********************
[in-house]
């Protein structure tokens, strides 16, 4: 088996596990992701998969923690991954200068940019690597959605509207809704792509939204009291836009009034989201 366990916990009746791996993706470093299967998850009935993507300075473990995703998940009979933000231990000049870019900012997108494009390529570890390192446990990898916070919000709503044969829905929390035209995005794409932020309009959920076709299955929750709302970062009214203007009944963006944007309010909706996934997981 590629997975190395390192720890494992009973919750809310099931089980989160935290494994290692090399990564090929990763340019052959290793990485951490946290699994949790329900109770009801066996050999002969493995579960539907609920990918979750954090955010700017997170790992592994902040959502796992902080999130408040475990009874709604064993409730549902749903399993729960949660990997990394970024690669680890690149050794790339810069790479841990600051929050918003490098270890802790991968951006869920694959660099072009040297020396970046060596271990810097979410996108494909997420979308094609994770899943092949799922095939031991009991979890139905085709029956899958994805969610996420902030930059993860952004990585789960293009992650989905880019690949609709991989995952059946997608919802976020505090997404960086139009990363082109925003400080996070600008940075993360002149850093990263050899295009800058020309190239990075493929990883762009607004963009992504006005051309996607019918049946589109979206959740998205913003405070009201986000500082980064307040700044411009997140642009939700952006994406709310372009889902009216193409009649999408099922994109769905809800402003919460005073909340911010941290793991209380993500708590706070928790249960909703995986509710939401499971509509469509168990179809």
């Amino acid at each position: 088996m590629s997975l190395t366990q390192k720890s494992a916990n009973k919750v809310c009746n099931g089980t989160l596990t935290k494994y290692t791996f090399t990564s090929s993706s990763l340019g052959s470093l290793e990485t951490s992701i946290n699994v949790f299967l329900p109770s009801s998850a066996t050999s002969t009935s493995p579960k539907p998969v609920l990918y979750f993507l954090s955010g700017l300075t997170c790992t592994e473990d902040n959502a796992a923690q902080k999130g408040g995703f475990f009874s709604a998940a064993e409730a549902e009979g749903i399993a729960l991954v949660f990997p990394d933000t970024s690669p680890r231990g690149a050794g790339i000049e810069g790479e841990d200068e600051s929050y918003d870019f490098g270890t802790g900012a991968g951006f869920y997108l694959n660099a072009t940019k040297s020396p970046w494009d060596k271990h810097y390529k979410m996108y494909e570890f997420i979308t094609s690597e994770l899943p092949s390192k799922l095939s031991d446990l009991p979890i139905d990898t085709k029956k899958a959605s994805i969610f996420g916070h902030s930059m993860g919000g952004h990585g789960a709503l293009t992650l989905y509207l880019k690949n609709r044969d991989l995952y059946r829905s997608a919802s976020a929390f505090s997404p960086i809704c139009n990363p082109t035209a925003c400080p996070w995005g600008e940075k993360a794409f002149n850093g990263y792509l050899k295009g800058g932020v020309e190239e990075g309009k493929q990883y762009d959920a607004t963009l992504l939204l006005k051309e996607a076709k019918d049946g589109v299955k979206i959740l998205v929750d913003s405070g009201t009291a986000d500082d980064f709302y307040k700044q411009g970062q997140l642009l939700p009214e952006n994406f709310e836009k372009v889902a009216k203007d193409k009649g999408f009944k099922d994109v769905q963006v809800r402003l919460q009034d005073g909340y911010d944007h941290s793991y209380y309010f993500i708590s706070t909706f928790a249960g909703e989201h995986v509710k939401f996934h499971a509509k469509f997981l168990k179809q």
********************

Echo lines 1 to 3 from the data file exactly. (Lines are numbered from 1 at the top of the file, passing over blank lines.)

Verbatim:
[in-house]
């Protein structure tokens, strides 16, 4: 088996596990992701998969923690991954200068940019690597959605509207809704792509939204009291836009009034989201 366990916990009746791996993706470093299967998850009935993507300075473990995703998940009979933000231990000049870019900012997108494009390529570890390192446990990898916070919000709503044969829905929390035209995005794409932020309009959920076709299955929750709302970062009214203007009944963006944007309010909706996934997981 590629997975190395390192720890494992009973919750809310099931089980989160935290494994290692090399990564090929990763340019052959290793990485951490946290699994949790329900109770009801066996050999002969493995579960539907609920990918979750954090955010700017997170790992592994902040959502796992902080999130408040475990009874709604064993409730549902749903399993729960949660990997990394970024690669680890690149050794790339810069790479841990600051929050918003490098270890802790991968951006869920694959660099072009040297020396970046060596271990810097979410996108494909997420979308094609994770899943092949799922095939031991009991979890139905085709029956899958994805969610996420902030930059993860952004990585789960293009992650989905880019690949609709991989995952059946997608919802976020505090997404960086139009990363082109925003400080996070600008940075993360002149850093990263050899295009800058020309190239990075493929990883762009607004963009992504006005051309996607019918049946589109979206959740998205913003405070009201986000500082980064307040700044411009997140642009939700952006994406709310372009889902009216193409009649999408099922994109769905809800402003919460005073909340911010941290793991209380993500708590706070928790249960909703995986509710939401499971509509469509168990179809």
């Amino acid at each position: 088996m590629s997975l190395t366990q390192k720890s494992a916990n009973k919750v809310c009746n099931g089980t989160l596990t935290k494994y290692t791996f090399t990564s090929s993706s990763l340019g052959s470093l290793e990485t951490s992701i946290n699994v949790f299967l329900p109770s009801s998850a066996t050999s002969t009935s493995p579960k539907p998969v609920l990918y979750f993507l954090s955010g700017l300075t997170c790992t592994e473990d902040n959502a796992a923690q902080k999130g408040g995703f475990f009874s709604a998940a064993e409730a549902e009979g749903i399993a729960l991954v949660f990997p990394d933000t970024s690669p680890r231990g690149a050794g790339i000049e810069g790479e841990d200068e600051s929050y918003d870019f490098g270890t802790g900012a991968g951006f869920y997108l694959n660099a072009t940019k040297s020396p970046w494009d060596k271990h810097y390529k979410m996108y494909e570890f997420i979308t094609s690597e994770l899943p092949s390192k799922l095939s031991d446990l009991p979890i139905d990898t085709k029956k899958a959605s994805i969610f996420g916070h902030s930059m993860g919000g952004h990585g789960a709503l293009t992650l989905y509207l880019k690949n609709r044969d991989l995952y059946r829905s997608a919802s976020a929390f505090s997404p960086i809704c139009n990363p082109t035209a925003c400080p996070w995005g600008e940075k993360a794409f002149n850093g990263y792509l050899k295009g800058g932020v020309e190239e990075g309009k493929q990883y762009d959920a607004t963009l992504l939204l006005k051309e996607a076709k019918d049946g589109v299955k979206i959740l998205v929750d913003s405070g009201t009291a986000d500082d980064f709302y307040k700044q411009g970062q997140l642009l939700p009214e952006n994406f709310e836009k372009v889902a009216k203007d193409k009649g999408f009944k099922d994109v769905q963006v809800r402003l919460q009034d005073g909340y911010d944007h941290s793991y209380y309010f993500i708590s706070t909706f928790a249960g909703e989201h995986v509710k939401f996934h499971a509509k469509f997981l168990k179809q």